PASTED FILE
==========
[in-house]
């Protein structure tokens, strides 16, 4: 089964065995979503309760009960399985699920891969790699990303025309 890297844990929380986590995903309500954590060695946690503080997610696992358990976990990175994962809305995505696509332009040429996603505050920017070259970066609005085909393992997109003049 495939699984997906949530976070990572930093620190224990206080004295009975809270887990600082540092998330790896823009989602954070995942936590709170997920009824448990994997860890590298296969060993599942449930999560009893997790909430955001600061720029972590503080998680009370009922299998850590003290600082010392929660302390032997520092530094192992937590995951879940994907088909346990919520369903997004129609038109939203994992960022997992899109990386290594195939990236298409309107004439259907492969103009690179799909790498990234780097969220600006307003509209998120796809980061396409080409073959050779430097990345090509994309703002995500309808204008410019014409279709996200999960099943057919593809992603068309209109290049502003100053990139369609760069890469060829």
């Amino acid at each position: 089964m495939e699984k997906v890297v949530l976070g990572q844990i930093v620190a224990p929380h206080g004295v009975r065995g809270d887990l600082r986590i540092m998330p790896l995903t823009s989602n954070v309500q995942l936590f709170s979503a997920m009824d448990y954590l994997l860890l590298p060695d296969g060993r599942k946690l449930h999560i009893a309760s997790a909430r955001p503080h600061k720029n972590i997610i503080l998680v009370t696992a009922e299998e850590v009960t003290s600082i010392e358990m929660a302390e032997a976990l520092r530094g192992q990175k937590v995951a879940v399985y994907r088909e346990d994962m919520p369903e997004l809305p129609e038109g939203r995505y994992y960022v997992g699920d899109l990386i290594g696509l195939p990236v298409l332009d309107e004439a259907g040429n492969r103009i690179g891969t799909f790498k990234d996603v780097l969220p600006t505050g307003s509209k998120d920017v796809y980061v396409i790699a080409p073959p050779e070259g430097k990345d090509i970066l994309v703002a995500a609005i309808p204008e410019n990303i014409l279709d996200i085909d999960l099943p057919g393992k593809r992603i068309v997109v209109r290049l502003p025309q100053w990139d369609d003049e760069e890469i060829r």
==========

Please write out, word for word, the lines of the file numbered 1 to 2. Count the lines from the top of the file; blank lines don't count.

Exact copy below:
[in-house]
């Protein structure tokens, strides 16, 4: 089964065995979503309760009960399985699920891969790699990303025309 890297844990929380986590995903309500954590060695946690503080997610696992358990976990990175994962809305995505696509332009040429996603505050920017070259970066609005085909393992997109003049 495939699984997906949530976070990572930093620190224990206080004295009975809270887990600082540092998330790896823009989602954070995942936590709170997920009824448990994997860890590298296969060993599942449930999560009893997790909430955001600061720029972590503080998680009370009922299998850590003290600082010392929660302390032997520092530094192992937590995951879940994907088909346990919520369903997004129609038109939203994992960022997992899109990386290594195939990236298409309107004439259907492969103009690179799909790498990234780097969220600006307003509209998120796809980061396409080409073959050779430097990345090509994309703002995500309808204008410019014409279709996200999960099943057919593809992603068309209109290049502003100053990139369609760069890469060829």